Defence Secretary Chuck Hagel ‘to downsize US Army’

An entire class of Air Force attack jets is tipped to be axed under the plans, as Defence Secretary Chuck Hagel outlines his 2015 budget.

He is expected to propose trimming the active-duty Army to between 440,000 and 450,000 personnel.

The US military is under pressure to downsize after two costly foreign wars.

The number of active-duty US Army members is already expected to be pared down to 490,000, as the US prepares to end its combat role in Afghanistan later this year.

‘Tough choices’

“We have to face the realities of our time,” Pentagon press secretary Navy Rear Admiral John Kirby told the Associated Press news agency.

“We must be pragmatic, we can’t escape tough choices. He and the [military service] chiefs are willing to make those choices.”

The proposed Army staffing levels would be the lowest since before the US entered World War Two in 1940, when 267,000 active-duty members were employed.

By the end of that conflict, 8.2 million active-duty US Army members were employed.

The figure peaked at 1.6 million both during the Korean War, in 1952, and during the Vietnam War, in 1968.

The number was 482,000 in 2000, a year before the attacks of 11 September 2001.

After those attacks, the force peaked at 566,000 in 2010.

Benefits to be cut?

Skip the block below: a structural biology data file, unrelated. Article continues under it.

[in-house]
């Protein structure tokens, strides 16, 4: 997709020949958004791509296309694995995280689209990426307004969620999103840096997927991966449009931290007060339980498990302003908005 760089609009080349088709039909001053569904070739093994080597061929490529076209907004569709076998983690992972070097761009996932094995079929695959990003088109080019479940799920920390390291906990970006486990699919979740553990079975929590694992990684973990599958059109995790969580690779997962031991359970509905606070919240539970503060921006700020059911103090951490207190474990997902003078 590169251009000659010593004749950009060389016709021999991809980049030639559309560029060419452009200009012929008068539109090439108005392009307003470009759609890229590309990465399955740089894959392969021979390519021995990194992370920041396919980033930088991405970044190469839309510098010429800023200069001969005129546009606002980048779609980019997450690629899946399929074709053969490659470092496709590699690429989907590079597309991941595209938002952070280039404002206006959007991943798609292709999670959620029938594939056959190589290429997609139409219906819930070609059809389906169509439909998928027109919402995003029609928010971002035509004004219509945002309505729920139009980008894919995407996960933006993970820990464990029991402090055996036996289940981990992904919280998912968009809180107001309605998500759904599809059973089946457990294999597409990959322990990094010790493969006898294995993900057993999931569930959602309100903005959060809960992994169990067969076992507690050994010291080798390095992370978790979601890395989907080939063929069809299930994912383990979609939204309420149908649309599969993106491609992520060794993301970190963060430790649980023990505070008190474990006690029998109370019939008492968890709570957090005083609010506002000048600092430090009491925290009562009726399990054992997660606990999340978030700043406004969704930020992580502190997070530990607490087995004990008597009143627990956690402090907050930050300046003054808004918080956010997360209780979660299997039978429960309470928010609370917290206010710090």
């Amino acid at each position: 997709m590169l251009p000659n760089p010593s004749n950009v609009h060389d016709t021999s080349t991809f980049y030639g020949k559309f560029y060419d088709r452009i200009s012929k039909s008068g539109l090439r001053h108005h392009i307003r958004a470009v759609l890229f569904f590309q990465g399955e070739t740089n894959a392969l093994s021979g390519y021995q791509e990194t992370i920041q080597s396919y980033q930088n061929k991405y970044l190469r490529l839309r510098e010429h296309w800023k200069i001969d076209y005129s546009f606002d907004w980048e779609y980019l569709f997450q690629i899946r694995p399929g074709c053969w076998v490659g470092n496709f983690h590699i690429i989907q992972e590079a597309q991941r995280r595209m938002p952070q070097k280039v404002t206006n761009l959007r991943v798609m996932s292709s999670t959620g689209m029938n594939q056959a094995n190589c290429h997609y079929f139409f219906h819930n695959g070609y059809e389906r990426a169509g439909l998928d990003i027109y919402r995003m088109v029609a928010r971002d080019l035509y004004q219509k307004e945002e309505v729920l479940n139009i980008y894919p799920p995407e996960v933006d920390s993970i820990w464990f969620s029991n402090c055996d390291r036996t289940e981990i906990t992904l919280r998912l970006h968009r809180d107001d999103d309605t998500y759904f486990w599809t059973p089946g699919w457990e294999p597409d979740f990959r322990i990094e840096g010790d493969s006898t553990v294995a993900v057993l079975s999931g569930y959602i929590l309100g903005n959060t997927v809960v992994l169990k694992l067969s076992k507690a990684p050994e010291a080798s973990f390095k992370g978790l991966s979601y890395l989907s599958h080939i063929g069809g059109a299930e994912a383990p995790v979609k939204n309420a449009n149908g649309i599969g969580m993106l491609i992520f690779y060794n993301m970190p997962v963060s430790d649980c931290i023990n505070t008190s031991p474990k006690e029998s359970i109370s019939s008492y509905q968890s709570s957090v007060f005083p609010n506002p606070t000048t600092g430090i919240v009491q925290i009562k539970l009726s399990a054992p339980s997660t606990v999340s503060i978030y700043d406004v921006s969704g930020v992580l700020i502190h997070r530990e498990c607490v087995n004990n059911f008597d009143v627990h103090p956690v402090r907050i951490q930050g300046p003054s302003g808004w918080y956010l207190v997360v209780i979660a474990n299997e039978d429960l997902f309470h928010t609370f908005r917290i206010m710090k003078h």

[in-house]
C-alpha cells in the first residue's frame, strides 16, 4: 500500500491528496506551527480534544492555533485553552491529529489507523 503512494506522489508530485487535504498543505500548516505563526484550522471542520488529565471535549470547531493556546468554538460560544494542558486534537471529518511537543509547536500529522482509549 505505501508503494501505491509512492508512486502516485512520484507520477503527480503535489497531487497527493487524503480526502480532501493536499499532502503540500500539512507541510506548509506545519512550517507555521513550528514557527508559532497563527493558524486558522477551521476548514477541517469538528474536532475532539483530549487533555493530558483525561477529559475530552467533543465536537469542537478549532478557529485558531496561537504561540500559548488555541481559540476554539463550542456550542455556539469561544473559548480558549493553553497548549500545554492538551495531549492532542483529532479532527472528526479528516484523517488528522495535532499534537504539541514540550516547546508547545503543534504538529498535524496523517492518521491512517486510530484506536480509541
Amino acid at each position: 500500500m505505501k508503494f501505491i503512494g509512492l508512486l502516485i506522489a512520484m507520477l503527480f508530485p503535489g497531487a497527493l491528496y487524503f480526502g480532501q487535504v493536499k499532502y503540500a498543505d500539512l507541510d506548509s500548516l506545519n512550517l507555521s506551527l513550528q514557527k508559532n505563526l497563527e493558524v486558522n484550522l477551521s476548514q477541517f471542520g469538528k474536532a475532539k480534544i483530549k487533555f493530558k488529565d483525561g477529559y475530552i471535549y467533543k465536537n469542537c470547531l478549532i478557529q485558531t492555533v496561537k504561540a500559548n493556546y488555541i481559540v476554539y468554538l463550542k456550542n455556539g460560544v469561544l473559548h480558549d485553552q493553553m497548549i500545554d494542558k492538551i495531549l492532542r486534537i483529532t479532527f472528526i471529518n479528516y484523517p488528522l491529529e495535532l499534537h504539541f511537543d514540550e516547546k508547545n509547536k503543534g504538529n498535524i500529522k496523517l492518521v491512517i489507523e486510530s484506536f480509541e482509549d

According to the Wall Street Journal, Mr Hagel will also recommend reducing housing allowances and other benefits, limiting pay raises and increasing healthcare premiums.

However, the military cost-cutting drive could well cause ructions on Capitol Hill, which is gearing up for November’s midterm elections.

The plan is said to take into account government cutbacks as well as US President Barack Obama’s pledge to end land wars in Iraq and Afghanistan.

“You have to always keep your institution prepared, but you can’t carry a large land-war defence department when there is no large land war,” a senior Pentagon official told the New York Times.

Under the proposed cuts, the military would still be able to defeat any adversary, unnamed officials told that newspaper, but be too small to engage in protracted foreign occupations.

This month Army Chief of Staff General Ray Odierno said an Army force of 420,000 would be too small in a time of such uncertain national security.

“I’m on the record saying, as a minimum, I think our end strength needs to be around 450,000,” he said.

 

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